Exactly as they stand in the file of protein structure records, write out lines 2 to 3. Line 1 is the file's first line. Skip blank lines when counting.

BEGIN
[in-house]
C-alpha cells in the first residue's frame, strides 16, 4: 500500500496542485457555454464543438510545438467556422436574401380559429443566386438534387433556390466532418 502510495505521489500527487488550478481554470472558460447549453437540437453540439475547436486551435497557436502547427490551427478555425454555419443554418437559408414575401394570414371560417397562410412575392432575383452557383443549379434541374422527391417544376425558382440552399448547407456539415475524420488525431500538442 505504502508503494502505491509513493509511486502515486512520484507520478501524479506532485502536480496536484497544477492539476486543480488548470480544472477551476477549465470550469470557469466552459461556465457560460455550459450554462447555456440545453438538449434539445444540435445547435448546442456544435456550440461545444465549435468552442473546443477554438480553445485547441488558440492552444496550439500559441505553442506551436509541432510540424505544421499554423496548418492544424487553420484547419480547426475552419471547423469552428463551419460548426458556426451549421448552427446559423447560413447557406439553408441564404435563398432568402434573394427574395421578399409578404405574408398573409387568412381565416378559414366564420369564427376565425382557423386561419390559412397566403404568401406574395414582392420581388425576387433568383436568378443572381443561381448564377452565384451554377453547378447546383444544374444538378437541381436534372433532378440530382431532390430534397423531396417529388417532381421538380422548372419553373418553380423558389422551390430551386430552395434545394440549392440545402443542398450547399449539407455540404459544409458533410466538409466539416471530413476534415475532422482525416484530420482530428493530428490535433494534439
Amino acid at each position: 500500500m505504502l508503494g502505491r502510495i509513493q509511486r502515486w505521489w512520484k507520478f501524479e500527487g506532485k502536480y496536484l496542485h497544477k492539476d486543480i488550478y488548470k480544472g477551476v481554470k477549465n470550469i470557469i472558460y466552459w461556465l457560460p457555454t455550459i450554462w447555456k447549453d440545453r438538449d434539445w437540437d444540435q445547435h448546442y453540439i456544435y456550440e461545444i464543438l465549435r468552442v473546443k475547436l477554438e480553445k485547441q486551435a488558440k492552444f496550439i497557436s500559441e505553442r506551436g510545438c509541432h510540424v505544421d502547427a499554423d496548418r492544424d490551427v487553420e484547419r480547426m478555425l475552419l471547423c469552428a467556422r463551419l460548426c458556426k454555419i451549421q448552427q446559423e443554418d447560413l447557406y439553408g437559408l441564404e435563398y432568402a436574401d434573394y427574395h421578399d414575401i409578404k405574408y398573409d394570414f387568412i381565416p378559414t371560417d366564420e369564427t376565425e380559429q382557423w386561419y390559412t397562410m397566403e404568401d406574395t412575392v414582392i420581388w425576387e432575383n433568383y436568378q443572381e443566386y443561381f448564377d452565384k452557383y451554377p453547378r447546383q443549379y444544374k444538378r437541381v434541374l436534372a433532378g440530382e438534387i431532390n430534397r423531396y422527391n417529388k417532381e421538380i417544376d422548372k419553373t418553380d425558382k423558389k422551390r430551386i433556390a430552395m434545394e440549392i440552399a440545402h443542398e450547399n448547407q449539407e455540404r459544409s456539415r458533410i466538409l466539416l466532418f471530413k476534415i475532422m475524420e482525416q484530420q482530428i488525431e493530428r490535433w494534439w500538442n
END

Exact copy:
C-alpha cells in the first residue's frame, strides 16, 4: 500500500496542485457555454464543438510545438467556422436574401380559429443566386438534387433556390466532418 502510495505521489500527487488550478481554470472558460447549453437540437453540439475547436486551435497557436502547427490551427478555425454555419443554418437559408414575401394570414371560417397562410412575392432575383452557383443549379434541374422527391417544376425558382440552399448547407456539415475524420488525431500538442 505504502508503494502505491509513493509511486502515486512520484507520478501524479506532485502536480496536484497544477492539476486543480488548470480544472477551476477549465470550469470557469466552459461556465457560460455550459450554462447555456440545453438538449434539445444540435445547435448546442456544435456550440461545444465549435468552442473546443477554438480553445485547441488558440492552444496550439500559441505553442506551436509541432510540424505544421499554423496548418492544424487553420484547419480547426475552419471547423469552428463551419460548426458556426451549421448552427446559423447560413447557406439553408441564404435563398432568402434573394427574395421578399409578404405574408398573409387568412381565416378559414366564420369564427376565425382557423386561419390559412397566403404568401406574395414582392420581388425576387433568383436568378443572381443561381448564377452565384451554377453547378447546383444544374444538378437541381436534372433532378440530382431532390430534397423531396417529388417532381421538380422548372419553373418553380423558389422551390430551386430552395434545394440549392440545402443542398450547399449539407455540404459544409458533410466538409466539416471530413476534415475532422482525416484530420482530428493530428490535433494534439
Amino acid at each position: 500500500m505504502l508503494g502505491r502510495i509513493q509511486r502515486w505521489w512520484k507520478f501524479e500527487g506532485k502536480y496536484l496542485h497544477k492539476d486543480i488550478y488548470k480544472g477551476v481554470k477549465n470550469i470557469i472558460y466552459w461556465l457560460p457555454t455550459i450554462w447555456k447549453d440545453r438538449d434539445w437540437d444540435q445547435h448546442y453540439i456544435y456550440e461545444i464543438l465549435r468552442v473546443k475547436l477554438e480553445k485547441q486551435a488558440k492552444f496550439i497557436s500559441e505553442r506551436g510545438c509541432h510540424v505544421d502547427a499554423d496548418r492544424d490551427v487553420e484547419r480547426m478555425l475552419l471547423c469552428a467556422r463551419l460548426c458556426k454555419i451549421q448552427q446559423e443554418d447560413l447557406y439553408g437559408l441564404e435563398y432568402a436574401d434573394y427574395h421578399d414575401i409578404k405574408y398573409d394570414f387568412i381565416p378559414t371560417d366564420e369564427t376565425e380559429q382557423w386561419y390559412t397562410m397566403e404568401d406574395t412575392v414582392i420581388w425576387e432575383n433568383y436568378q443572381e443566386y443561381f448564377d452565384k452557383y451554377p453547378r447546383q443549379y444544374k444538378r437541381v434541374l436534372a433532378g440530382e438534387i431532390n430534397r423531396y422527391n417529388k417532381e421538380i417544376d422548372k419553373t418553380d425558382k423558389k422551390r430551386i433556390a430552395m434545394e440549392i440552399a440545402h443542398e450547399n448547407q449539407e455540404r459544409s456539415r458533410i466538409l466539416l466532418f471530413k476534415i475532422m475524420e482525416q484530420q482530428i488525431e493530428r490535433w494534439w500538442n